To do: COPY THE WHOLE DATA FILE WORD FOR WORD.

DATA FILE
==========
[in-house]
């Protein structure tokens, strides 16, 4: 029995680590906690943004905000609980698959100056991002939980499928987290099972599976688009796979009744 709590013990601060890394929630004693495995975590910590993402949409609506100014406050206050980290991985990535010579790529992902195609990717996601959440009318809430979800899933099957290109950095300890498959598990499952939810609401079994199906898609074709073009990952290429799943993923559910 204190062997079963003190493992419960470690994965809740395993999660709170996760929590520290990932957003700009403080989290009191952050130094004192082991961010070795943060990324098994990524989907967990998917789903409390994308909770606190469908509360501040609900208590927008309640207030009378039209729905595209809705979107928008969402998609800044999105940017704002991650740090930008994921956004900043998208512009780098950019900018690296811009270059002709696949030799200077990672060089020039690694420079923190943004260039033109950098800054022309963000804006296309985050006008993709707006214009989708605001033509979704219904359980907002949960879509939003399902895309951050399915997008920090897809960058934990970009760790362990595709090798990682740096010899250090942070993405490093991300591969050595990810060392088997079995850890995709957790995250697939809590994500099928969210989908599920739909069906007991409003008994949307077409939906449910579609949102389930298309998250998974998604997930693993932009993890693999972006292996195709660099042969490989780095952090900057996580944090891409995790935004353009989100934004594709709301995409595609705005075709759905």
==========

[in-house]
């Protein structure tokens, strides 16, 4: 029995680590906690943004905000609980698959100056991002939980499928987290099972599976688009796979009744 709590013990601060890394929630004693495995975590910590993402949409609506100014406050206050980290991985990535010579790529992902195609990717996601959440009318809430979800899933099957290109950095300890498959598990499952939810609401079994199906898609074709073009990952290429799943993923559910 204190062997079963003190493992419960470690994965809740395993999660709170996760929590520290990932957003700009403080989290009191952050130094004192082991961010070795943060990324098994990524989907967990998917789903409390994308909770606190469908509360501040609900208590927008309640207030009378039209729905595209809705979107928008969402998609800044999105940017704002991650740090930008994921956004900043998208512009780098950019900018690296811009270059002709696949030799200077990672060089020039690694420079923190943004260039033109950098800054022309963000804006296309985050006008993709707006214009989708605001033509979704219904359980907002949960879509939003399902895309951050399915997008920090897809960058934990970009760790362990595709090798990682740096010899250090942070993405490093991300591969050595990810060392088997079995850890995709957790995250697939809590994500099928969210989908599920739909069906007991409003008994949307077409939906449910579609949102389930298309998250998974998604997930693993932009993890693999972006292996195709660099042969490989780095952090900057996580944090891409995790935004353009989100934004594709709301995409595609705005075709759905």